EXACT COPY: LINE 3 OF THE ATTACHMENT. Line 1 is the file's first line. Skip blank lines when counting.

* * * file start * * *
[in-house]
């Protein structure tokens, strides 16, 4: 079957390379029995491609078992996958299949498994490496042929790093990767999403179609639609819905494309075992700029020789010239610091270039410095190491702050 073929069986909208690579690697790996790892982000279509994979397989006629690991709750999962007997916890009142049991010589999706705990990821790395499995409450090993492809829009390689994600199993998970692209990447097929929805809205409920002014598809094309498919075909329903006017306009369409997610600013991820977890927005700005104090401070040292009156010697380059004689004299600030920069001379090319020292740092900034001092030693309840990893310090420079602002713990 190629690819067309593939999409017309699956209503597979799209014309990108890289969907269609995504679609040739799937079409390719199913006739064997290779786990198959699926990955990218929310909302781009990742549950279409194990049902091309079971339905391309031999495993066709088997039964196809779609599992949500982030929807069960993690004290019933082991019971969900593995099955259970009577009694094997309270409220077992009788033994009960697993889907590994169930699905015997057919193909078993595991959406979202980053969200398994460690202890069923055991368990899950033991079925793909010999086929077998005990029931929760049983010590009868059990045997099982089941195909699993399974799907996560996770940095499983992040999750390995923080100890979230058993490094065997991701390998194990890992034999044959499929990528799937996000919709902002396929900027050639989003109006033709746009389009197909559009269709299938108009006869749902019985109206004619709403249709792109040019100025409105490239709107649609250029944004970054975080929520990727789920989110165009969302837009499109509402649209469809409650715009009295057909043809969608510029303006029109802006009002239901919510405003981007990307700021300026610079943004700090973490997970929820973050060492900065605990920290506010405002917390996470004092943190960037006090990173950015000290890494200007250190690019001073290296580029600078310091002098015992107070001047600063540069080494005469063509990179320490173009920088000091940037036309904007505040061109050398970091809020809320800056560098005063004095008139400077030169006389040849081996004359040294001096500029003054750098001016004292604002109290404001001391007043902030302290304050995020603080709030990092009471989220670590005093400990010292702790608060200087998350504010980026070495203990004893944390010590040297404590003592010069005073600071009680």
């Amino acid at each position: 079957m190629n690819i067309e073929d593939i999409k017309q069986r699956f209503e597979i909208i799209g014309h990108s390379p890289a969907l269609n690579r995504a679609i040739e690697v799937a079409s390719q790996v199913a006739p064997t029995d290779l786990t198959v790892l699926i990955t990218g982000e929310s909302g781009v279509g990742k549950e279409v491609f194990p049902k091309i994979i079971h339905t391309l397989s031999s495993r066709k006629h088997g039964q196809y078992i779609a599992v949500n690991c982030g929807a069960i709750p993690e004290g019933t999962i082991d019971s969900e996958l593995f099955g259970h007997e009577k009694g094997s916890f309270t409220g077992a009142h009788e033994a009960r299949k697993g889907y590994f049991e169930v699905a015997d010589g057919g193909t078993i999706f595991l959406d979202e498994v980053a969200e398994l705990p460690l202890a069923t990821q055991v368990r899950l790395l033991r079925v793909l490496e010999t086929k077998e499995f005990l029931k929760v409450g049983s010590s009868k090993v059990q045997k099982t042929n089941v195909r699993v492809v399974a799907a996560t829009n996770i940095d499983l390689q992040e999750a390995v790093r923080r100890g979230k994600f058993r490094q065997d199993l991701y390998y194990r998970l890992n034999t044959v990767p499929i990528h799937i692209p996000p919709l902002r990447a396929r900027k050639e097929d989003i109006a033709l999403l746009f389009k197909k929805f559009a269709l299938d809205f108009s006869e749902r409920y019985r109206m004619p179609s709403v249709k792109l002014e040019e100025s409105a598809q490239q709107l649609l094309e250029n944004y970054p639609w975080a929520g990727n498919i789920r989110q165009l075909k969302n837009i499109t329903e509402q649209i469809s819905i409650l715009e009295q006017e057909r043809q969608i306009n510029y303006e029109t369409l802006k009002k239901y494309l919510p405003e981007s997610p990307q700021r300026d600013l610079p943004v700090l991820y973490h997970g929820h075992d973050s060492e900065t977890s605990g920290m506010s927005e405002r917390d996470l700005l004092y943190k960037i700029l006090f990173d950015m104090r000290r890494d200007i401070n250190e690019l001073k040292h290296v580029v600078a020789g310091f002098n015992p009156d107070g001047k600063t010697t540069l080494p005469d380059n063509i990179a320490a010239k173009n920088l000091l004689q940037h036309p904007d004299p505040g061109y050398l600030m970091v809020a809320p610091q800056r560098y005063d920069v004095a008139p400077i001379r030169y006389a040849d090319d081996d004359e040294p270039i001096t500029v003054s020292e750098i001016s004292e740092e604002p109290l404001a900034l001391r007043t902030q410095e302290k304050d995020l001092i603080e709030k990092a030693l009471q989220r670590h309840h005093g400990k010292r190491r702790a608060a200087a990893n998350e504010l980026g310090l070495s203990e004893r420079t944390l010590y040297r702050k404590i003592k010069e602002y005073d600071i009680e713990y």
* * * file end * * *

């Amino acid at each position: 079957m190629n690819i067309e073929d593939i999409k017309q069986r699956f209503e597979i909208i799209g014309h990108s390379p890289a969907l269609n690579r995504a679609i040739e690697v799937a079409s390719q790996v199913a006739p064997t029995d290779l786990t198959v790892l699926i990955t990218g982000e929310s909302g781009v279509g990742k549950e279409v491609f194990p049902k091309i994979i079971h339905t391309l397989s031999s495993r066709k006629h088997g039964q196809y078992i779609a599992v949500n690991c982030g929807a069960i709750p993690e004290g019933t999962i082991d019971s969900e996958l593995f099955g259970h007997e009577k009694g094997s916890f309270t409220g077992a009142h009788e033994a009960r299949k697993g889907y590994f049991e169930v699905a015997d010589g057919g193909t078993i999706f595991l959406d979202e498994v980053a969200e398994l705990p460690l202890a069923t990821q055991v368990r899950l790395l033991r079925v793909l490496e010999t086929k077998e499995f005990l029931k929760v409450g049983s010590s009868k090993v059990q045997k099982t042929n089941v195909r699993v492809v399974a799907a996560t829009n996770i940095d499983l390689q992040e999750a390995v790093r923080r100890g979230k994600f058993r490094q065997d199993l991701y390998y194990r998970l890992n034999t044959v990767p499929i990528h799937i692209p996000p919709l902002r990447a396929r900027k050639e097929d989003i109006a033709l999403l746009f389009k197909k929805f559009a269709l299938d809205f108009s006869e749902r409920y019985r109206m004619p179609s709403v249709k792109l002014e040019e100025s409105a598809q490239q709107l649609l094309e250029n944004y970054p639609w975080a929520g990727n498919i789920r989110q165009l075909k969302n837009i499109t329903e509402q649209i469809s819905i409650l715009e009295q006017e057909r043809q969608i306009n510029y303006e029109t369409l802006k009002k239901y494309l919510p405003e981007s997610p990307q700021r300026d600013l610079p943004v700090l991820y973490h997970g929820h075992d973050s060492e900065t977890s605990g920290m506010s927005e405002r917390d996470l700005l004092y943190k960037i700029l006090f990173d950015m104090r000290r890494d200007i401070n250190e690019l001073k040292h290296v580029v600078a020789g310091f002098n015992p009156d107070g001047k600063t010697t540069l080494p005469d380059n063509i990179a320490a010239k173009n920088l000091l004689q940037h036309p904007d004299p505040g061109y050398l600030m970091v809020a809320p610091q800056r560098y005063d920069v004095a008139p400077i001379r030169y006389a040849d090319d081996d004359e040294p270039i001096t500029v003054s020292e750098i001016s004292e740092e604002p109290l404001a900034l001391r007043t902030q410095e302290k304050d995020l001092i603080e709030k990092a030693l009471q989220r670590h309840h005093g400990k010292r190491r702790a608060a200087a990893n998350e504010l980026g310090l070495s203990e004893r420079t944390l010590y040297r702050k404590i003592k010069e602002y005073d600071i009680e713990y």